Most companies are forced to tolerate some antisocial behavior from problem employees, but there are some very compelling reasons out there to do otherwise.
From taking credit for others’ work to spreading nasty, unfounded rumors to excluding co-workers (or promoting cliques), chances are your finance department isn’t immune to workers who show these tendencies.
Many managers shrug it off as an unfortunate reality every company has to deal with. But the effects of antisocial behavior on its victims can be devastating.
Harvard Business Review’s Christine Porath and Christine Pearson studied office incivility for the past decade and came to some startling conclusions.
According to their research, targets of antisocial co-workers have responses ranging from anger to vengeance — plus their job satisfaction and productivity drops dramatically.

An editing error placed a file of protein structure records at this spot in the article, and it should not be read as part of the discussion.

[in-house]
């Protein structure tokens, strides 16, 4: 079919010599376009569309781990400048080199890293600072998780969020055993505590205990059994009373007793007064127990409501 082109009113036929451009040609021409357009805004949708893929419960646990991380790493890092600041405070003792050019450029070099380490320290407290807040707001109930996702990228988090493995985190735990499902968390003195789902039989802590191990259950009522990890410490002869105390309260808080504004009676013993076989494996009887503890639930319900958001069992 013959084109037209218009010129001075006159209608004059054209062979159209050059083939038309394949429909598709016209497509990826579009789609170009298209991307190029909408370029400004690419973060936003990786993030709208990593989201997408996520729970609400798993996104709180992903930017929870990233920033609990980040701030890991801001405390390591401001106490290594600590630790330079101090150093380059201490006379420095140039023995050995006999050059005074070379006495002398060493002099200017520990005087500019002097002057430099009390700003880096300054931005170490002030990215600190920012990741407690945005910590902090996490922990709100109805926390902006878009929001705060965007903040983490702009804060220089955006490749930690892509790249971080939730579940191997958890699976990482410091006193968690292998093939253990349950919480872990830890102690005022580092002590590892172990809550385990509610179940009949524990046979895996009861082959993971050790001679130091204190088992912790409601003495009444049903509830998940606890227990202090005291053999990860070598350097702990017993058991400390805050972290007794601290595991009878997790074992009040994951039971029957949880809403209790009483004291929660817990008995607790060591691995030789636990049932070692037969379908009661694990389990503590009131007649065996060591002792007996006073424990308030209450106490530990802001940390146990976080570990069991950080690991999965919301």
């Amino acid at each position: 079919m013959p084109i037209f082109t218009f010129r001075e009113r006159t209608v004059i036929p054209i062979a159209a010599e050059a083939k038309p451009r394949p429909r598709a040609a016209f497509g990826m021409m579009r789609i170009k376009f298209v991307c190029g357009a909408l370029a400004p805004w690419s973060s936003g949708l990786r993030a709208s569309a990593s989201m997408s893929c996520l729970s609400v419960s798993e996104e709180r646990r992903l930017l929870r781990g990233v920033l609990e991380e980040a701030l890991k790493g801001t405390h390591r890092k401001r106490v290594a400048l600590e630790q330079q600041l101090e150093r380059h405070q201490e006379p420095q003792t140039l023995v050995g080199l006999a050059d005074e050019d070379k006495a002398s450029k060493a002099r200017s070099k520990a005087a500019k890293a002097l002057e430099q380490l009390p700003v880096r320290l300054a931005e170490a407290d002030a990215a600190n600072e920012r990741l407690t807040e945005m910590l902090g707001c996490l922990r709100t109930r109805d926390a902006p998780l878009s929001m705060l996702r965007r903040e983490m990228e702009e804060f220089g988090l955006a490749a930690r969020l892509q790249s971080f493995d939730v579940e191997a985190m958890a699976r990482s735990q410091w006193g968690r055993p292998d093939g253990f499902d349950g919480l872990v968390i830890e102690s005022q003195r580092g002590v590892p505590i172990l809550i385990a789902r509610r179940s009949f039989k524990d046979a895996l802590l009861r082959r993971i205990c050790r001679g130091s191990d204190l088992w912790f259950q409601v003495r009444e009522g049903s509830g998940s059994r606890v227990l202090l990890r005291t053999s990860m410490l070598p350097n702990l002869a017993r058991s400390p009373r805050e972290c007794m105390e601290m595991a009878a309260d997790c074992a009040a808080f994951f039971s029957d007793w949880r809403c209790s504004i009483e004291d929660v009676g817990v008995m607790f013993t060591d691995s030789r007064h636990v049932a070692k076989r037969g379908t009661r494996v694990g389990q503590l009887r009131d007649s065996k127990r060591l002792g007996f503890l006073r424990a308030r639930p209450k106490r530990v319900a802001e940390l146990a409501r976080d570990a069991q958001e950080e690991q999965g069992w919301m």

Also, while some good employees jump ship because of troublesome co-workers, the ones that stay actually cause the most damage.
According to the research, based on responses from several thousand managers and employees from a broad spectrum of industries, victims of co-worker incivility exhibit:
- decreased work effort (48%),
- less time in the office (47%), and
- diminished quality of work (38%).
Figures like these make a strong case for taking some type of action against the worst culprits — especially if you’ve been lax in the past. Click here to read proven strategies for dealing with problem employees.